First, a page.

Posted in Book Review, Books I have read, Five Star Reads

A Deadly Thaw – Sarah Ward


Crime Fiction 5*s
Crime Fiction

The second in the Francis Sadler series set in the fictional town of Bampton in Derbyshire is written in Sarah Ward’s trademark style of an easy read in a book full of complexities.

After being released from prison Lena Fisher moved back into the family home with her younger sister Kat. The two girls had been close up until the close of their teenage years in the 1980s when Lena withdrew and pulled away from her sister but following her release from prison the two live in the large house bequeathed to them both following the death of their professional parents. Despite Kat’s ambivalence towards the house, because Lena feels a connection, the prospect of it being sold is slim and Kat’s job as a counsellor simply can’t fund the repairs desperately needed to stop the house crumbling further.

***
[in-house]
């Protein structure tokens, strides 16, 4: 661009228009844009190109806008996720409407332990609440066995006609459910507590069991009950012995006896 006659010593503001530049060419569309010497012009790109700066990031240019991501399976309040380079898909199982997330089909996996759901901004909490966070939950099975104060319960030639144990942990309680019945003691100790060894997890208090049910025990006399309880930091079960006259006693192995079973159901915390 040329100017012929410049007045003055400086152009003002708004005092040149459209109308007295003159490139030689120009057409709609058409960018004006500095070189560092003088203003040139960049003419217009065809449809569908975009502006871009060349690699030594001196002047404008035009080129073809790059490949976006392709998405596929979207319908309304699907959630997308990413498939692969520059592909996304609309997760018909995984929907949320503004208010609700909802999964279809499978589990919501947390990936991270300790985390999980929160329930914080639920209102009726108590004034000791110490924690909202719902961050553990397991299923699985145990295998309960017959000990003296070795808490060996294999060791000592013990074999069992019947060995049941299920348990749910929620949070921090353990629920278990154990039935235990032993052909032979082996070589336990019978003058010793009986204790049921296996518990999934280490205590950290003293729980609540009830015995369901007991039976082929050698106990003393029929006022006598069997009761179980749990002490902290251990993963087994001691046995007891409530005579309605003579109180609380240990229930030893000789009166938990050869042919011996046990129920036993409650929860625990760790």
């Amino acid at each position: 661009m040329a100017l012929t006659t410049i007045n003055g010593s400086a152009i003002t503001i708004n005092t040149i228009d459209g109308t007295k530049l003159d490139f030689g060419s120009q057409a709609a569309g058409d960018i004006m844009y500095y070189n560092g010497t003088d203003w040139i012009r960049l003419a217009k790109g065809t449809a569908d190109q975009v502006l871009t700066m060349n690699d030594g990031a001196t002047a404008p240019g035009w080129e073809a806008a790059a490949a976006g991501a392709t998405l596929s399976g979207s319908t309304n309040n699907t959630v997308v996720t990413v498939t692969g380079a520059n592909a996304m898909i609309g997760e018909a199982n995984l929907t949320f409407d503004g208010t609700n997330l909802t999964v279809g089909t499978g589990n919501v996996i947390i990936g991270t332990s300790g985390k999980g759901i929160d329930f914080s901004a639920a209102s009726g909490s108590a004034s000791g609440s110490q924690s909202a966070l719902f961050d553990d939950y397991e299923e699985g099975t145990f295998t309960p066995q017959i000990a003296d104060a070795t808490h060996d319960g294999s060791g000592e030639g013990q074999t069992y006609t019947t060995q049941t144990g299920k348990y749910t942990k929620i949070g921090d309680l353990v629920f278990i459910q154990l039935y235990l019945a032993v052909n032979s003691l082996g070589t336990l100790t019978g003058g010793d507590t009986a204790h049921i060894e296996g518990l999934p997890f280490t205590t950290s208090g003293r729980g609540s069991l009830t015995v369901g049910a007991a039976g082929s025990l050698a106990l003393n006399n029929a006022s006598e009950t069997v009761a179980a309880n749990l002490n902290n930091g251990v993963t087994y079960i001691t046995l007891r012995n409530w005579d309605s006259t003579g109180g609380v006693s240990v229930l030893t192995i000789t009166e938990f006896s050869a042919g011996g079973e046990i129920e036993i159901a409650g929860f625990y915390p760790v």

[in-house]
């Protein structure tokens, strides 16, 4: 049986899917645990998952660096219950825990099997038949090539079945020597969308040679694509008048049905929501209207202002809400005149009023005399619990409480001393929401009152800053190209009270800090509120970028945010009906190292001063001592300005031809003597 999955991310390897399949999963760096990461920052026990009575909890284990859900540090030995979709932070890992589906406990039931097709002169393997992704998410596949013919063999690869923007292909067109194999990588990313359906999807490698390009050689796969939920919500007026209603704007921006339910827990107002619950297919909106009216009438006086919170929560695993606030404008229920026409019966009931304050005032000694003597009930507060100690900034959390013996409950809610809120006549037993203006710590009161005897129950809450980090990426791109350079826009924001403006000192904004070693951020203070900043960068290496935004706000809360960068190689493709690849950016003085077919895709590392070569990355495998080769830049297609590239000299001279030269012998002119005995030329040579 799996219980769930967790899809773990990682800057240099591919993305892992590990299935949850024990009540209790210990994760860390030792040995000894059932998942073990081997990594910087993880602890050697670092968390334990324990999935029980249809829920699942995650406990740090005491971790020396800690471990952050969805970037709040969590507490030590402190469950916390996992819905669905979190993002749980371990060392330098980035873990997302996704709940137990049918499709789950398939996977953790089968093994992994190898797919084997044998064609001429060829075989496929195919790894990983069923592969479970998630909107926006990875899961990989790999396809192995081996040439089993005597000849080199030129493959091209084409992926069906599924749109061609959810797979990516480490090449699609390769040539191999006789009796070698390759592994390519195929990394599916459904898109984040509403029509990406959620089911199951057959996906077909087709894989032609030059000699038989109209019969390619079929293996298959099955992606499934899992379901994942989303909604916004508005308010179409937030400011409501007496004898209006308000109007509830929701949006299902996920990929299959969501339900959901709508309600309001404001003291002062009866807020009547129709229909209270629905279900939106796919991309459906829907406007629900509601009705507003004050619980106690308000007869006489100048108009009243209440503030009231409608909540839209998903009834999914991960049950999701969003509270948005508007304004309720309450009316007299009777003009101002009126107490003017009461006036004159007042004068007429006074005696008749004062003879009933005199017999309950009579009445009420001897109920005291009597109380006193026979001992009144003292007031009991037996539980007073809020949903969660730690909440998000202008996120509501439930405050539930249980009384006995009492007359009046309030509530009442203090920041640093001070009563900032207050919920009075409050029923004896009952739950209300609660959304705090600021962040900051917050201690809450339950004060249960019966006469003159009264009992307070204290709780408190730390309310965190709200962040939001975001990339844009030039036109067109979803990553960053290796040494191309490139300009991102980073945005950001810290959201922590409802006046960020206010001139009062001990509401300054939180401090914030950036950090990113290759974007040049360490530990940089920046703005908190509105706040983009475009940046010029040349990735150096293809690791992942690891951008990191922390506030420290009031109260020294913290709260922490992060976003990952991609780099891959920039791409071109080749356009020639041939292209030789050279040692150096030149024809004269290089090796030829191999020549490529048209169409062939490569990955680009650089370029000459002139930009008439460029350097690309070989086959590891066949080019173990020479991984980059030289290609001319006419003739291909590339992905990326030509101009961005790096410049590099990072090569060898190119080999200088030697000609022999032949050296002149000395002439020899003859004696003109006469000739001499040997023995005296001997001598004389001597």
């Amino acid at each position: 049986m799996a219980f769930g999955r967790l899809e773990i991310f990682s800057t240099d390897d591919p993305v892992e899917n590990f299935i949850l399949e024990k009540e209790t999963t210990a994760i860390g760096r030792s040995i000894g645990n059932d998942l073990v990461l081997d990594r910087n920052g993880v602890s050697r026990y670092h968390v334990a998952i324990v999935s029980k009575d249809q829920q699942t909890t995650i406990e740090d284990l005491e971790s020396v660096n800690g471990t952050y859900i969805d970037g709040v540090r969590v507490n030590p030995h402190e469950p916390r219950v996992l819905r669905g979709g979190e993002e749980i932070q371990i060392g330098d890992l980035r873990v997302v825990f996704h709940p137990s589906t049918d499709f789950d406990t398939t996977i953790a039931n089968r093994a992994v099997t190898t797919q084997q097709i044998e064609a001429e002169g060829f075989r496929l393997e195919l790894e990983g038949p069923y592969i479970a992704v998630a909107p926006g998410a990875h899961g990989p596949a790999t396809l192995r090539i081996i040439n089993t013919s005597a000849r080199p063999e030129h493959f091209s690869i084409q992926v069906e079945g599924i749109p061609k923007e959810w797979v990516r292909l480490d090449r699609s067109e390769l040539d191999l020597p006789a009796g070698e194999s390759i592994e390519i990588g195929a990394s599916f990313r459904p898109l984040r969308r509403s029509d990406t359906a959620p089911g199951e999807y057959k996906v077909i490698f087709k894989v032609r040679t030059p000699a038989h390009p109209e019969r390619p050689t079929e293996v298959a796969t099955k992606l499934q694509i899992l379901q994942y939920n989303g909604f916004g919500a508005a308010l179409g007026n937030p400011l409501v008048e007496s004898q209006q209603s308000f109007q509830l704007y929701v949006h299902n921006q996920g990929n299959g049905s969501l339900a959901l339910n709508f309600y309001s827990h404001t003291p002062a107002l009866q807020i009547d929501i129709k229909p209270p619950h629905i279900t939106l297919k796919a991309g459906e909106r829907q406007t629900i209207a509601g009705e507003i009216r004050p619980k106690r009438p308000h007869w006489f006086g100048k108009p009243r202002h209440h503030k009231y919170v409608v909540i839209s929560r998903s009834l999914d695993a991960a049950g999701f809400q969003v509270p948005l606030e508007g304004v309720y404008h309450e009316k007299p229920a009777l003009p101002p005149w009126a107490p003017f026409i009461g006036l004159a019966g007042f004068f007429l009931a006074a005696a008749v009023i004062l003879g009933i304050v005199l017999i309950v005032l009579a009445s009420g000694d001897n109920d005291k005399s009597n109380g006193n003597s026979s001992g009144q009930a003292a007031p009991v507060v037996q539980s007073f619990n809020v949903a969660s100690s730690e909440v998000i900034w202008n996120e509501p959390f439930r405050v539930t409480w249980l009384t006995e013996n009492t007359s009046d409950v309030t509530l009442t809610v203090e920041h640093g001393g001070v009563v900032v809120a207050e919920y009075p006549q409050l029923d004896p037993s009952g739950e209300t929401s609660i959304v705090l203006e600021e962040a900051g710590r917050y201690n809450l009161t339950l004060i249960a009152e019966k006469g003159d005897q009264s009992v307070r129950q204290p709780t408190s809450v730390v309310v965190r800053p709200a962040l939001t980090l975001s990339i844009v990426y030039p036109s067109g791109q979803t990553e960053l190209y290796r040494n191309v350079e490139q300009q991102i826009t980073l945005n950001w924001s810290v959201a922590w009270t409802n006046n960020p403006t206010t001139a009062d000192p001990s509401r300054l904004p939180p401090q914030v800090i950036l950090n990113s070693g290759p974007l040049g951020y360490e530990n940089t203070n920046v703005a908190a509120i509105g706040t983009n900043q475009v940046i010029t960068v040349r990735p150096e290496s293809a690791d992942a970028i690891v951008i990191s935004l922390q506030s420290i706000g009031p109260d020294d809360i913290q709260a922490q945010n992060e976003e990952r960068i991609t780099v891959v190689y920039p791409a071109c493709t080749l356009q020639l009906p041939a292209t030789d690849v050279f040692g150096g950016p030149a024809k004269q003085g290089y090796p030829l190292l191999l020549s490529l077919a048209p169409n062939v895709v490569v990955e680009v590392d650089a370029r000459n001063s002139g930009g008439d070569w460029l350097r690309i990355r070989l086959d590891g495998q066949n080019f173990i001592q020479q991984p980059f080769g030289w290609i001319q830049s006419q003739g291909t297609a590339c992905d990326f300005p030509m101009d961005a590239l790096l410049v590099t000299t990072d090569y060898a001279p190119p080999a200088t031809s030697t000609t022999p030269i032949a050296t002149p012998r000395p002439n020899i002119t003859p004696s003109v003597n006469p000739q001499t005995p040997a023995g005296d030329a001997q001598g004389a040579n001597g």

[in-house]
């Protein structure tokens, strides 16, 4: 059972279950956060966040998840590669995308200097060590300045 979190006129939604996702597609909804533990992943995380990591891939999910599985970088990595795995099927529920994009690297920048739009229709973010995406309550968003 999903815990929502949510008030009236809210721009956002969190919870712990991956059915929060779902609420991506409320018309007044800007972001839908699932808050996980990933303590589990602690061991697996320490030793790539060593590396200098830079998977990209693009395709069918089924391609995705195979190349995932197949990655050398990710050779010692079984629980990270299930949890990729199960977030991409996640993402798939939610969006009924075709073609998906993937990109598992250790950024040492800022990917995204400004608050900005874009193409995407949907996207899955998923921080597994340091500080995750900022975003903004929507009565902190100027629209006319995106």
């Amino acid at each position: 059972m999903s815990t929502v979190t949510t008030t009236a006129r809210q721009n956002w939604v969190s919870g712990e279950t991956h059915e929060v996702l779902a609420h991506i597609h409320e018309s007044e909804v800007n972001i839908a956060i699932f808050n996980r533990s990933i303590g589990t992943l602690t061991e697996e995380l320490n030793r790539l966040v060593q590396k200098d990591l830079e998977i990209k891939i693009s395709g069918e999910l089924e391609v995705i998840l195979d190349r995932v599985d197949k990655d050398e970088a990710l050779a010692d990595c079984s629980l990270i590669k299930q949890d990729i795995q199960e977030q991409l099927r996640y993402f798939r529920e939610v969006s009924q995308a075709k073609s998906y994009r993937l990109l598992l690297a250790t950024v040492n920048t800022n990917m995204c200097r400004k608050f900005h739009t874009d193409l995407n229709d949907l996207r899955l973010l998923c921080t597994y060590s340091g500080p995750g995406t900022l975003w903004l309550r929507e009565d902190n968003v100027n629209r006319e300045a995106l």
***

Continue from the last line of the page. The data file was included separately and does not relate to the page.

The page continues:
Once again the novel has its roots in the past with the convicted murderer, Lena Fisher, committing her crime in 2004. Lena murdered her husband by suffocating him in their marital bed and served twelve years in prison for her crime. The problem is that a man found in a disused World War One mortuary, fabulously named Hale’s End, appears to be the very same Andrew Fisher – now that’s a mystery as one man simply cannot die twice!